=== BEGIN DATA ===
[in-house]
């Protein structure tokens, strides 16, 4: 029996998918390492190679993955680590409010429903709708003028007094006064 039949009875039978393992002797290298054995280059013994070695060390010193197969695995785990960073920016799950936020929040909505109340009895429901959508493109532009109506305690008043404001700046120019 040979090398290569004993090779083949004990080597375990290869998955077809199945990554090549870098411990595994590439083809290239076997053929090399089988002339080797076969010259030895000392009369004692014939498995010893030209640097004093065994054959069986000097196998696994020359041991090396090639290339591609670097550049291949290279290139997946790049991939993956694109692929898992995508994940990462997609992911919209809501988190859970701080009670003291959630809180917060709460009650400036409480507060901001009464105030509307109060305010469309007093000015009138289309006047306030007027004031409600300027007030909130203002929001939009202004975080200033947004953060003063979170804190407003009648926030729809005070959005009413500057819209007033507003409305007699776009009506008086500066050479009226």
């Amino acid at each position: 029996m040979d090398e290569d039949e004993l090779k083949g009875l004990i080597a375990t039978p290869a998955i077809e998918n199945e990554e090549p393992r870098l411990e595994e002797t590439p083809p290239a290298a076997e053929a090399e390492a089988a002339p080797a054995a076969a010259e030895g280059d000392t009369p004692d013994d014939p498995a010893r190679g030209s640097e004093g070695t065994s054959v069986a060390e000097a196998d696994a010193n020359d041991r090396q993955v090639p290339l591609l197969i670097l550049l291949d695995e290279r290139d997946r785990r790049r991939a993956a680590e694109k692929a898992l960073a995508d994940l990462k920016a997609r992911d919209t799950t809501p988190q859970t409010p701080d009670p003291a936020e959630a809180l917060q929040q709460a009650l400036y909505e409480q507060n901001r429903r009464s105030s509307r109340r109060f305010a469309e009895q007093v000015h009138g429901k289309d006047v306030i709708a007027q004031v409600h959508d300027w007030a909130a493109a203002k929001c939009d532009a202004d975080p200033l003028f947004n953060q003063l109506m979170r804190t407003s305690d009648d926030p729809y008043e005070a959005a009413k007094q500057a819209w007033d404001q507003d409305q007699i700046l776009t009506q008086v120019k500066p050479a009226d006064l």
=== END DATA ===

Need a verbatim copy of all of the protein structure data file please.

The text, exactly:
[in-house]
């Protein structure tokens, strides 16, 4: 029996998918390492190679993955680590409010429903709708003028007094006064 039949009875039978393992002797290298054995280059013994070695060390010193197969695995785990960073920016799950936020929040909505109340009895429901959508493109532009109506305690008043404001700046120019 040979090398290569004993090779083949004990080597375990290869998955077809199945990554090549870098411990595994590439083809290239076997053929090399089988002339080797076969010259030895000392009369004692014939498995010893030209640097004093065994054959069986000097196998696994020359041991090396090639290339591609670097550049291949290279290139997946790049991939993956694109692929898992995508994940990462997609992911919209809501988190859970701080009670003291959630809180917060709460009650400036409480507060901001009464105030509307109060305010469309007093000015009138289309006047306030007027004031409600300027007030909130203002929001939009202004975080200033947004953060003063979170804190407003009648926030729809005070959005009413500057819209007033507003409305007699776009009506008086500066050479009226």
């Amino acid at each position: 029996m040979d090398e290569d039949e004993l090779k083949g009875l004990i080597a375990t039978p290869a998955i077809e998918n199945e990554e090549p393992r870098l411990e595994e002797t590439p083809p290239a290298a076997e053929a090399e390492a089988a002339p080797a054995a076969a010259e030895g280059d000392t009369p004692d013994d014939p498995a010893r190679g030209s640097e004093g070695t065994s054959v069986a060390e000097a196998d696994a010193n020359d041991r090396q993955v090639p290339l591609l197969i670097l550049l291949d695995e290279r290139d997946r785990r790049r991939a993956a680590e694109k692929a898992l960073a995508d994940l990462k920016a997609r992911d919209t799950t809501p988190q859970t409010p701080d009670p003291a936020e959630a809180l917060q929040q709460a009650l400036y909505e409480q507060n901001r429903r009464s105030s509307r109340r109060f305010a469309e009895q007093v000015h009138g429901k289309d006047v306030i709708a007027q004031v409600h959508d300027w007030a909130a493109a203002k929001c939009d532009a202004d975080p200033l003028f947004n953060q003063l109506m979170r804190t407003s305690d009648d926030p729809y008043e005070a959005a009413k007094q500057a819209w007033d404001q507003d409305q007699i700046l776009t009506q008086v120019k500066p050479a009226d006064l």